(366b) Re-Wiring the Domestic Food Trade for Reducing Irrigation Impacts in the United States

Vora, N., University of Pittsburgh
Khanna, V., University of Pittsburgh
Gillen, C. P., University of Pittsburgh
Prokopyev, O. A., University of Pittsburgh
The food-energy-water(FEW) nexus concept recognizes the interconnected nature of the three systems and advocates managing them together to avoid sub-optimal outcomes and unintended consequences. The FEW nexus challenges differ for developed agro-economies such as the United States(U.S.) from agriculture centric developing nations. For U.S., irrigation provides a crucial link to study interconnections between food-water-energy resources. Additionally, food trade is an integral part of food system as it bridges the growing disconnect between production and consumption centers. Depending on the origin of food production, trade can potentially reduce environmental impact of food consumption. However, environmental impacts of agriculture are not directly considered when forming trade connections and may carry risk associated with suboptimal FEW system management (e.g. sourcing food from water-depleted regions). Structural optimization of food trade provides an opportunity to assess whether FEW resources can be managed together with respect to land-water-energy constraints. This work focuses on environmental impacts associated with FEW systems, namely- water required for irrigation, greenhouse gas(GHG) emissions from commodity transport, and pumping irrigation water for food production.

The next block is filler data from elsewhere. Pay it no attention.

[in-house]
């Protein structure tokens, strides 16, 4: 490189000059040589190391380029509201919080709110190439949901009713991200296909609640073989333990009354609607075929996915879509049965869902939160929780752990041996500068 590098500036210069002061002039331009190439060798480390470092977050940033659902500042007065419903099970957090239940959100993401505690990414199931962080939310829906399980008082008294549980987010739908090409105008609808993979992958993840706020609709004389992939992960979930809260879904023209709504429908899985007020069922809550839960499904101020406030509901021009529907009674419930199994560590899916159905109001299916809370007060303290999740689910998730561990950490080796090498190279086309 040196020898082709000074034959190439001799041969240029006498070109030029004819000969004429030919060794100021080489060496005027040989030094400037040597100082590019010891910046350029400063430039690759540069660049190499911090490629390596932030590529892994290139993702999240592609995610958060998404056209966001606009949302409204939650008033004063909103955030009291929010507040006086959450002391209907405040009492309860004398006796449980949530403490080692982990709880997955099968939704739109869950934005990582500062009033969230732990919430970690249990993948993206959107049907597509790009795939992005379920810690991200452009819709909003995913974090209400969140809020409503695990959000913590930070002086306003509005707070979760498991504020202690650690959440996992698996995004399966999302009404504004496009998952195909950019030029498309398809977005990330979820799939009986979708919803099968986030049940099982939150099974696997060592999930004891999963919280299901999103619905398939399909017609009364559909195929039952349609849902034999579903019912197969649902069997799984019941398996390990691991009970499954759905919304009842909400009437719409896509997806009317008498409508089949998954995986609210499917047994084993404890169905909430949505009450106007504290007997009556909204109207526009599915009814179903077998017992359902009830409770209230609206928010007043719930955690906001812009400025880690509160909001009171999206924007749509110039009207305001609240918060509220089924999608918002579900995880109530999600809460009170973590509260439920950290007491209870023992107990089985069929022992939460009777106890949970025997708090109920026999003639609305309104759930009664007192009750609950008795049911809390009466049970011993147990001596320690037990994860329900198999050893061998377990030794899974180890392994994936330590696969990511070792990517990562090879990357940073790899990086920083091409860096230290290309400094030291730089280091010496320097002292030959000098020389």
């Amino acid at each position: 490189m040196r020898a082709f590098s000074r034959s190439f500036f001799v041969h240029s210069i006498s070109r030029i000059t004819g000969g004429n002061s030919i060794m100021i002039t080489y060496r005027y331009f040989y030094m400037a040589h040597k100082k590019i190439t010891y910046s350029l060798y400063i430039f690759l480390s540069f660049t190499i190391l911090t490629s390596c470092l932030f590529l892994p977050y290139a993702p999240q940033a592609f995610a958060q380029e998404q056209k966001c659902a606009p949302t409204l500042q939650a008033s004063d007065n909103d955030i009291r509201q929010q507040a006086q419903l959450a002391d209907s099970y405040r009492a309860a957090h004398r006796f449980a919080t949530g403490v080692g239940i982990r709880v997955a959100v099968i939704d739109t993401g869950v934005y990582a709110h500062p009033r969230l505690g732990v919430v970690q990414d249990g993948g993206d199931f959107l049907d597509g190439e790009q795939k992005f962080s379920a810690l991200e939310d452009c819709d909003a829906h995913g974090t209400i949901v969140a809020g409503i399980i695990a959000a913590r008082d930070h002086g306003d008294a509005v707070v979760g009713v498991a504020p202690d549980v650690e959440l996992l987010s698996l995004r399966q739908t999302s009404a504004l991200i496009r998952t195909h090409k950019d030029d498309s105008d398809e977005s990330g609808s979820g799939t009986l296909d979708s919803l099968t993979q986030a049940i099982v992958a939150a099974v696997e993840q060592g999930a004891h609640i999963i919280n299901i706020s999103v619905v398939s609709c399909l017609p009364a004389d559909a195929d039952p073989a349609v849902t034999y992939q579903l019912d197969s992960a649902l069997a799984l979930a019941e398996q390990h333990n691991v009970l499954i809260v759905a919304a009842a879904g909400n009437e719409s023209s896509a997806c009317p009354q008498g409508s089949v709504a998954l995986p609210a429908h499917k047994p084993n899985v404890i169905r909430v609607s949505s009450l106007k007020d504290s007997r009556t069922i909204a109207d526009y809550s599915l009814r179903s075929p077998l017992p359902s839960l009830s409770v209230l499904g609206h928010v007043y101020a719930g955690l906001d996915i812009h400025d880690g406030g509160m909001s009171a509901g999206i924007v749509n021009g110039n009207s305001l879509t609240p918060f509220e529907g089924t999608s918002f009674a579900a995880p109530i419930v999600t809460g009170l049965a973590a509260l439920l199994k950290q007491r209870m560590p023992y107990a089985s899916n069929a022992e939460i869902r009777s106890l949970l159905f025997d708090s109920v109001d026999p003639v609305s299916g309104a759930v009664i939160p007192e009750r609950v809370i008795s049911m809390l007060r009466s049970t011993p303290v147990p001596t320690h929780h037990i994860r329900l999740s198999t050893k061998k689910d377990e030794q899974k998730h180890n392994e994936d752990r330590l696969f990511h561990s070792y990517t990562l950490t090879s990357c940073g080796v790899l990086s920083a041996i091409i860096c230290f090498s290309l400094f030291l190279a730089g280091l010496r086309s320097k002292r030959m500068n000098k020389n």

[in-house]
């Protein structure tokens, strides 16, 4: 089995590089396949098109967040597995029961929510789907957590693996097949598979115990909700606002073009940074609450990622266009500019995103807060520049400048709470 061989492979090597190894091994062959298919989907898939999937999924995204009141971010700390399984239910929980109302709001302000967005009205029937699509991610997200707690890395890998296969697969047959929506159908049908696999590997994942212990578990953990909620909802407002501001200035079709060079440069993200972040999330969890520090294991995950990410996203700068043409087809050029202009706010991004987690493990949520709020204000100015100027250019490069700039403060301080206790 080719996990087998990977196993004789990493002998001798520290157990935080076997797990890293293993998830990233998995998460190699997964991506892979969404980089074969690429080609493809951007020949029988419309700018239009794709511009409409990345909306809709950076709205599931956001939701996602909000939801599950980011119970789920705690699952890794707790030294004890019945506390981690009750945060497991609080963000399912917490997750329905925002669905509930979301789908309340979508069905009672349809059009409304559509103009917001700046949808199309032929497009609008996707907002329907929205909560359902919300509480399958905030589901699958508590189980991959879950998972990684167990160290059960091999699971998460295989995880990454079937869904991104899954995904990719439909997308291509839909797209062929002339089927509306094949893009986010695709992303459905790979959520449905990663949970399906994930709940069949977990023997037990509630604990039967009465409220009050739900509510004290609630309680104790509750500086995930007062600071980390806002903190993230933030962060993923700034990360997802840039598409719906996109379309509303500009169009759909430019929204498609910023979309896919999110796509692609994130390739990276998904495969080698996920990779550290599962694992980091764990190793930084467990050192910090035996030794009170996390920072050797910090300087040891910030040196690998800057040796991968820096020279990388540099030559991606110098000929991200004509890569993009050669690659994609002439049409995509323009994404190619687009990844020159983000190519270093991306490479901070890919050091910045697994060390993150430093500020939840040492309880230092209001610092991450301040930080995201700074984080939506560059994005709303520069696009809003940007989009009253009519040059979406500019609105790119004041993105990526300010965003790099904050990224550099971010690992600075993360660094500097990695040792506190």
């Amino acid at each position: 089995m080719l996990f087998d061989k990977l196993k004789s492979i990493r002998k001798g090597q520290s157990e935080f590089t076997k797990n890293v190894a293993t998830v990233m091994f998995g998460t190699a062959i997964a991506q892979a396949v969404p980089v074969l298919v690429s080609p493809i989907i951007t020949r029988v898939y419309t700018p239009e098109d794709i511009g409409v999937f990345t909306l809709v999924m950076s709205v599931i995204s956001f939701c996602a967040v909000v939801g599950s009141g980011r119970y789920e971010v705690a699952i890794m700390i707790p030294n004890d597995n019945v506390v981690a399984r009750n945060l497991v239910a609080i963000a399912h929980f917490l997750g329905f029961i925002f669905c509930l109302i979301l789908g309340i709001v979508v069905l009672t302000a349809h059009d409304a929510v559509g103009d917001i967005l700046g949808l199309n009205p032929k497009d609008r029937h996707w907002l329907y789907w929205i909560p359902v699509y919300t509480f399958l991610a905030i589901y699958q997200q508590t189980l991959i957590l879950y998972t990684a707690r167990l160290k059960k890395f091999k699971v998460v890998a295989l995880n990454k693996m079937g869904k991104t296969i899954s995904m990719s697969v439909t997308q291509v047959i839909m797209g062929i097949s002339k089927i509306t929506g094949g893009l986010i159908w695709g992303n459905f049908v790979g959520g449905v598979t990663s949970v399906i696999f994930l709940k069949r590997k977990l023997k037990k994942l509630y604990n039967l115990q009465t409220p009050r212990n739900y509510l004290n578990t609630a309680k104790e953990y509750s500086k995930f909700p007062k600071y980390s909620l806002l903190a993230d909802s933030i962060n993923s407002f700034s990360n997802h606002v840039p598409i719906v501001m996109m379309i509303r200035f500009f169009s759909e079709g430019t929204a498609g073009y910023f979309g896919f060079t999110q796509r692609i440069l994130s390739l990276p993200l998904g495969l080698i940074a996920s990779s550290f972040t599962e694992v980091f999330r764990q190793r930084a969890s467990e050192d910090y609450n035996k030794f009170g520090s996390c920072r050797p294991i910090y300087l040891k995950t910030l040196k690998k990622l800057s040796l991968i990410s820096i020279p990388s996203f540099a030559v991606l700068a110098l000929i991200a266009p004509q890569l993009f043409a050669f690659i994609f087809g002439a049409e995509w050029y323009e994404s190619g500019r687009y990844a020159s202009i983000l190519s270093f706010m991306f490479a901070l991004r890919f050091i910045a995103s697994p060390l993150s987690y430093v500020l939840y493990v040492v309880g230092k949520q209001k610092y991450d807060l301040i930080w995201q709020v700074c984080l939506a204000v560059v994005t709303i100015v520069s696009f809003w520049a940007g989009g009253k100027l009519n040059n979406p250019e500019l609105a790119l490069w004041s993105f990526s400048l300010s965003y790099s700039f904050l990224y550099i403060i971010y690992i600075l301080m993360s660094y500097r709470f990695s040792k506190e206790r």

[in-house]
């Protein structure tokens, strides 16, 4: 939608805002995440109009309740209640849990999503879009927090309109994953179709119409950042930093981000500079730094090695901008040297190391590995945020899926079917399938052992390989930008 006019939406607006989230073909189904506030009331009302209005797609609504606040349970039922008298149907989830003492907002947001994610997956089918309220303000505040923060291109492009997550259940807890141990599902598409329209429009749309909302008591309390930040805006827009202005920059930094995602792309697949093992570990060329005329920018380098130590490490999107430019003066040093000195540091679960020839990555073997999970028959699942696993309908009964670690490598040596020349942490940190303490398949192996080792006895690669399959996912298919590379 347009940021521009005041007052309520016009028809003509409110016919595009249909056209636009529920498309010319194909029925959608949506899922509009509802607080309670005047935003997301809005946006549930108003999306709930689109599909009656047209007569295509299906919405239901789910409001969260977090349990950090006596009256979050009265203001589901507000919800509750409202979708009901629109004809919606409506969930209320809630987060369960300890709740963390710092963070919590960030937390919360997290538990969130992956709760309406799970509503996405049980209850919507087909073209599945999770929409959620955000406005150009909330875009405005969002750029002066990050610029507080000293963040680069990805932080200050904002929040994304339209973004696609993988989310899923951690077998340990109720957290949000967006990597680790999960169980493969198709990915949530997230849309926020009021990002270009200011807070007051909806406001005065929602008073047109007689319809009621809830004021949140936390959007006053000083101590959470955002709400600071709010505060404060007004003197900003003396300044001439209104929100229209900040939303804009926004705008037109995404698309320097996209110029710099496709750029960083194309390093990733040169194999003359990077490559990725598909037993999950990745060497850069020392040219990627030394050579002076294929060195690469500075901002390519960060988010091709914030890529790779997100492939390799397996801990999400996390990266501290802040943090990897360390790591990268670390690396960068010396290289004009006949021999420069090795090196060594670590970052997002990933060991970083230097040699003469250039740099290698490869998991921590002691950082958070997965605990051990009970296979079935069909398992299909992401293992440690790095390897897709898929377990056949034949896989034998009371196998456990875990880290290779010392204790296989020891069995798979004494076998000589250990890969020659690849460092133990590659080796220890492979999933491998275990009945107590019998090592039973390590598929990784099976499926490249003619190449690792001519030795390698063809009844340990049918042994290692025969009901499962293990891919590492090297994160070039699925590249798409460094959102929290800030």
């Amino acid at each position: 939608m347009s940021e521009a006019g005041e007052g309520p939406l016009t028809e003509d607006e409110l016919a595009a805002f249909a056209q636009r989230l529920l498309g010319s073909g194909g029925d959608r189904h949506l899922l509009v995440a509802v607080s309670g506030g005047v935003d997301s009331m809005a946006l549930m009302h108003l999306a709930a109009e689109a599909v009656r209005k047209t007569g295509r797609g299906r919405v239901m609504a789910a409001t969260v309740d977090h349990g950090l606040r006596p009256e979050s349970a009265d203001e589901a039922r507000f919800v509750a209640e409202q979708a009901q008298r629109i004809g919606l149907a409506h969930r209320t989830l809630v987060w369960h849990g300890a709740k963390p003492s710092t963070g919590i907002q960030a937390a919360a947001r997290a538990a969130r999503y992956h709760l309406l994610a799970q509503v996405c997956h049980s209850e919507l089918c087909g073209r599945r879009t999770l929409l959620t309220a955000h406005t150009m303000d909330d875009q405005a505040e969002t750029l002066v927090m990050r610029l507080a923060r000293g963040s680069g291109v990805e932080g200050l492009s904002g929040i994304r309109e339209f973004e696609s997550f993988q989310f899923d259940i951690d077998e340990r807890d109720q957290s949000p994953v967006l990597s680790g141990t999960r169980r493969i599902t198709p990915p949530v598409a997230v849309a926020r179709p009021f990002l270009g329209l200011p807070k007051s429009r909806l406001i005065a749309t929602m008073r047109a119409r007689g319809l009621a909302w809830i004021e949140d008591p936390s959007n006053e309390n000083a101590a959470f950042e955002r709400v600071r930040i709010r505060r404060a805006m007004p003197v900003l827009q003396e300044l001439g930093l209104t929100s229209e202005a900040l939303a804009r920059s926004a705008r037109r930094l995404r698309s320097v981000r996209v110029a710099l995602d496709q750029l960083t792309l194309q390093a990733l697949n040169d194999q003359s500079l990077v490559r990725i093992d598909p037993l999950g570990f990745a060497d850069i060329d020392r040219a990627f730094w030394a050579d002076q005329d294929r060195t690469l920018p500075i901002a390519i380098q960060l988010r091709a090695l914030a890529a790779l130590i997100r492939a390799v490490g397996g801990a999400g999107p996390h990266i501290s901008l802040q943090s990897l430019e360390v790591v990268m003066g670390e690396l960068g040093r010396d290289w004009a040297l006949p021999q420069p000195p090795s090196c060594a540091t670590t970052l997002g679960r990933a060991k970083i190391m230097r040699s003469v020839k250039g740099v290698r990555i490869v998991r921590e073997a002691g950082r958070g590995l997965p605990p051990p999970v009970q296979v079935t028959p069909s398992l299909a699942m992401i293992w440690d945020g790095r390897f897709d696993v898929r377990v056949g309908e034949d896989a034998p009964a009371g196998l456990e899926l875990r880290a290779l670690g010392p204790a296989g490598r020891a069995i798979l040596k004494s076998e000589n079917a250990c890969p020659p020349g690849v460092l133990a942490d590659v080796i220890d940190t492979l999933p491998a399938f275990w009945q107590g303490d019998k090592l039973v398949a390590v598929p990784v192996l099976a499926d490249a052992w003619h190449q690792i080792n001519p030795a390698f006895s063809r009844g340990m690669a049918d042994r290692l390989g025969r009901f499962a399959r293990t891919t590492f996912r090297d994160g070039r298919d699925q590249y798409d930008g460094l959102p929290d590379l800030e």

We leverage publicly available datasets from agriculture census and transportation surveys to create a network of regional food trade. The study combines data on state-wide food production, irrigation statistics, and life cycle inventory databases to convert food transfer network into embedded irrigation water, and GHG emission flows. Specifically, we focus on rice production and trade in the U.S. Rice is one of the staple food crops and produced entirely through irrigation, making it an ideal crop for the irrigation impact analysis. Majority of rice production is concentrated in four regions-Arkansas Grand Prairie, Mississippi Delta, Gulf Coast, and Sacramento Valley. The model optimizes rice trade network by keeping the demand constant and evaluate a series of constraints pertaining to reduction in energy and water usage to understand whether production can be shifted realistically to optimize all three systems. We limit the potential crop shifting to current production regions to account for soil and climatic parameters conducive to crop production. Additionally, we consider type of rice grown in each region as crop physiological requirements may differ based on the rice type. Preliminary results of the optimization framework reveals a rewired domestic rice trade network with a 27% reduction in virtual water use (15.1 billion m3 reduced to 11.1 billion m3). However, due to shift in production to more water-efficient states, a 10% increase in marginal land use is required. The land results are significant as they demonstrate the resulting sub-optimal solutions when interdependencies are overlooked. On the other hand, minimizing groundwater usage from water stressed areas also reduces overall GHG emissions demonstrating that these are not mutually exclusive goals in many states. The Pareto optimal solutions showing water-GHG emissions tradeoffs resulting from the model will be presented and their implications for regional FEW nexus sustainability will be discussed.